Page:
Rev. Bob Wickizer
Ecclesiastes 10:[7-11] 12-18; Psalm 112; Hebrews 13:1-8; Luke 14:1,7-14
As you enter the living quarters of the Jesuit priests at Boston College you pass from the foyer into a network of halls where above the entrance to the main hall you admire this ornate Italian metal work containing the Latin words ''Orare est Labore'' - To pray is to work. Today's Gospel teaching stands on its own almost without any need for elaboration. But on a holiday weekend where we honor the contribution of laborers in building our nation and in a larger sense the contributions of workers everywhere who have created history, what do our lessons tell us about labors? Where do we find Good News in this? And how does this mystical intersection of prayer and labor help us?
Not known for his tact and gentle words, the prophet Koholet in Ecclesiasticus tells us ''Sovereignty passes from nation to nation on account of injustice and insolence and wealth'' - on account of INJUSTICE, INSOLENCE and WEALTH! From the Babylonians in 2000 BC to the present day, history records the power struggles between the masses of the powerless workers and the handful of the powerful. Why have his words continued to be true over two thousand years? And what does this history of power struggles have to do with Jesus teaching us not to take the best seats at a banquet?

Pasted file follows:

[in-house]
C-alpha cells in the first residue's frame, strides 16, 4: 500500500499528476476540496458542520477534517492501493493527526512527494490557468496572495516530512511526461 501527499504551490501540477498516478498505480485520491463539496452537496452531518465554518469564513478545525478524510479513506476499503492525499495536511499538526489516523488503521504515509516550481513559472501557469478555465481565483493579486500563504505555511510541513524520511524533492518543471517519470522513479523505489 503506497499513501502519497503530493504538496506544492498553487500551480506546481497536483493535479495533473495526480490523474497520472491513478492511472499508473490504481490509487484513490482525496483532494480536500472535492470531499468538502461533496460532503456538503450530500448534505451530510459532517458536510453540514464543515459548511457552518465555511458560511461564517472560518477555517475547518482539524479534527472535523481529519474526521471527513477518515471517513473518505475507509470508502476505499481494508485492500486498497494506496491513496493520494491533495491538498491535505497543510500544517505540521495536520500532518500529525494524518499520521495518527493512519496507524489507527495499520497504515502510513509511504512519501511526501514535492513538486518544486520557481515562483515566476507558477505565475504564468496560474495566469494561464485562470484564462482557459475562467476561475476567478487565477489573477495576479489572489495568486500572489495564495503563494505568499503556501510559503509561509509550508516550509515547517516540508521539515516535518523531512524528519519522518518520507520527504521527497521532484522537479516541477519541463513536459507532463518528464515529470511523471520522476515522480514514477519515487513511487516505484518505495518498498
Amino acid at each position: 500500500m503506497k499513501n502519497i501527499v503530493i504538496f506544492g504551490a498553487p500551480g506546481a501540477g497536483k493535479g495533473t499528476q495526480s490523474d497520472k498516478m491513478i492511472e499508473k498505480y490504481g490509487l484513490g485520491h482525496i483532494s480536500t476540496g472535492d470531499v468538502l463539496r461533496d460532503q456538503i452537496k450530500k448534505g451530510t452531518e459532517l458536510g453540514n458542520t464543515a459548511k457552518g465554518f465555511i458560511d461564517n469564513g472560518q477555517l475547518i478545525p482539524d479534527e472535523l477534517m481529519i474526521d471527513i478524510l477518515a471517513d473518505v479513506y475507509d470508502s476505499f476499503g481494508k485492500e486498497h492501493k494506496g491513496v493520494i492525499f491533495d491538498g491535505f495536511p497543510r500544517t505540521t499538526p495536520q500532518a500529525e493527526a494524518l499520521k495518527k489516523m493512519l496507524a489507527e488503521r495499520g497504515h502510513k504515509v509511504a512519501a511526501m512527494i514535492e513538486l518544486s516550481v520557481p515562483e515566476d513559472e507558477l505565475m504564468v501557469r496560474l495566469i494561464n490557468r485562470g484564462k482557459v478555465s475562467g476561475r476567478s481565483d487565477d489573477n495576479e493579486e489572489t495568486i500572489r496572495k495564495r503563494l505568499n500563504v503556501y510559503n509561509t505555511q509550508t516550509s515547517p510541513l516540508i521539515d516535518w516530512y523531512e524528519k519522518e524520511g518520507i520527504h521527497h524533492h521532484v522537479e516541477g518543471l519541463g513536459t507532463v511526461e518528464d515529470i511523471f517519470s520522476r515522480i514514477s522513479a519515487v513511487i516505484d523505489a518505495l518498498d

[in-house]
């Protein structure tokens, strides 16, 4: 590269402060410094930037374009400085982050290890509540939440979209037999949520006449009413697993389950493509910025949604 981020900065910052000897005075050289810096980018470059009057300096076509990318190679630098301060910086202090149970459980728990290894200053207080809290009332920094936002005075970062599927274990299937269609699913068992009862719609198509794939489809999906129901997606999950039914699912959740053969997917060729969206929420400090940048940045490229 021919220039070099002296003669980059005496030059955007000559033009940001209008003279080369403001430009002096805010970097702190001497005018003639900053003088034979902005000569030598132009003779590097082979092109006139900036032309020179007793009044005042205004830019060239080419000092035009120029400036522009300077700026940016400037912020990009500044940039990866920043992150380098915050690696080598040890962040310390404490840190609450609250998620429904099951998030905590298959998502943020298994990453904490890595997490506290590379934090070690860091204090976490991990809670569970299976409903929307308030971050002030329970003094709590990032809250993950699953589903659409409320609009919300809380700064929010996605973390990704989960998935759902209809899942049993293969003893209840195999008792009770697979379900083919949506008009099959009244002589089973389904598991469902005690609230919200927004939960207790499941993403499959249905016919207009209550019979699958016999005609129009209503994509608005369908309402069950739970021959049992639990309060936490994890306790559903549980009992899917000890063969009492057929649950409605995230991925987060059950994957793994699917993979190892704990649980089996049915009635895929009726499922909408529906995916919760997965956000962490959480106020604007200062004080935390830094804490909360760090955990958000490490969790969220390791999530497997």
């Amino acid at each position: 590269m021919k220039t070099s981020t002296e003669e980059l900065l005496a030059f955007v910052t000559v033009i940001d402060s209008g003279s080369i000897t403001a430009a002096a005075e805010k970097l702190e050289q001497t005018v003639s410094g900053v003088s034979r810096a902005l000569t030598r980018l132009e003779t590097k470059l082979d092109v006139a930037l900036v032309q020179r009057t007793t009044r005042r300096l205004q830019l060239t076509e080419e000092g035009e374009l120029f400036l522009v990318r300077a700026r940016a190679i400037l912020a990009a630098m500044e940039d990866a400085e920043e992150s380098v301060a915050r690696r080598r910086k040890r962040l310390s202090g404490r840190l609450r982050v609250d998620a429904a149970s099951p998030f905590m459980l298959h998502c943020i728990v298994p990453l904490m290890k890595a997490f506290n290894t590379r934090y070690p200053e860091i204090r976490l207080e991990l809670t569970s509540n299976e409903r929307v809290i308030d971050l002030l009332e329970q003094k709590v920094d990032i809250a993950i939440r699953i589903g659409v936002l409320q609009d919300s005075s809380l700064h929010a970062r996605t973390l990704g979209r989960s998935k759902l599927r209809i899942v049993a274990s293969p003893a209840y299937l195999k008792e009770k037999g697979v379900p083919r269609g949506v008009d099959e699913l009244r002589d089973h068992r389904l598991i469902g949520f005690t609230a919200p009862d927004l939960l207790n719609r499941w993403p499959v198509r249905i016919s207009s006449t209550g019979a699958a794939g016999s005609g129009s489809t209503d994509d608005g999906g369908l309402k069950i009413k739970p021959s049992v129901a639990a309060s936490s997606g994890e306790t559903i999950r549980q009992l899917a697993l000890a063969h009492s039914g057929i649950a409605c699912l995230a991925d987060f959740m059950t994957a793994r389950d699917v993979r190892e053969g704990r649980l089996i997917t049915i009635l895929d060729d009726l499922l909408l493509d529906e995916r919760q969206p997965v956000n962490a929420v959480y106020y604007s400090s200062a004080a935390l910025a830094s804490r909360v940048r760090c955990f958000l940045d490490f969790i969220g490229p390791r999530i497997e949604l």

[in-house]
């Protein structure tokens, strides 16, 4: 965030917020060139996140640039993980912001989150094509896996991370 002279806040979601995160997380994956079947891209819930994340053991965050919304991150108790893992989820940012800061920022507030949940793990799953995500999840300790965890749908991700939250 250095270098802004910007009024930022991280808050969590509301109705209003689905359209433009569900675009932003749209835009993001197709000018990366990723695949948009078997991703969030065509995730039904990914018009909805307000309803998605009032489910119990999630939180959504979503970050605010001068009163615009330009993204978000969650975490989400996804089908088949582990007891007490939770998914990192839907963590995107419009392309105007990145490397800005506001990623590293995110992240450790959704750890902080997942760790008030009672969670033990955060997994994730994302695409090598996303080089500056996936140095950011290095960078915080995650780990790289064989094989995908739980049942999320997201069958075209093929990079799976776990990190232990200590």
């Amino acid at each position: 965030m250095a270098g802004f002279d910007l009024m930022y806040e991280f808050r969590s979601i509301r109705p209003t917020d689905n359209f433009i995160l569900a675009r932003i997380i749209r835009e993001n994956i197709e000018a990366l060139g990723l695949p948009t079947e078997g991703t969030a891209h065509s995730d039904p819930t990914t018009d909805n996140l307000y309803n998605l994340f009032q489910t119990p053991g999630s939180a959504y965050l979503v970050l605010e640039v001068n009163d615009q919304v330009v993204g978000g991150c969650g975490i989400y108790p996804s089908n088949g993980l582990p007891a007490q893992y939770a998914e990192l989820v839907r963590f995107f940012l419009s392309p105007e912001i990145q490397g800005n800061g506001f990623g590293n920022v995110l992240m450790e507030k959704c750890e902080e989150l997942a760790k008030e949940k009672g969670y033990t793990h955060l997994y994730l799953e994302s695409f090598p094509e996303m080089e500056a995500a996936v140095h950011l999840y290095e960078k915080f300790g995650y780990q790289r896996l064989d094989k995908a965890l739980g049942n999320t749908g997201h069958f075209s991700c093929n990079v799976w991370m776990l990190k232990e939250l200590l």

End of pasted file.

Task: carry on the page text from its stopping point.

One aspect of this lesson about not taking the honored seats at a banquet has to do with the evils of classism or the need people have to create a pecking order putting one or a few at the top and everyone else at various steps going down to the bottom. The ordering of people into different social groups or classes is not unique to humans. Dogs, cats, birds, horses and most primates display very similar behaviors so that such behavior may seem to be pre-wired into the human brain. But then, much of the teachings of Jesus runs counter to such pre-wired behaviors as acquisition of things, lust, greed, envy, jealou ...
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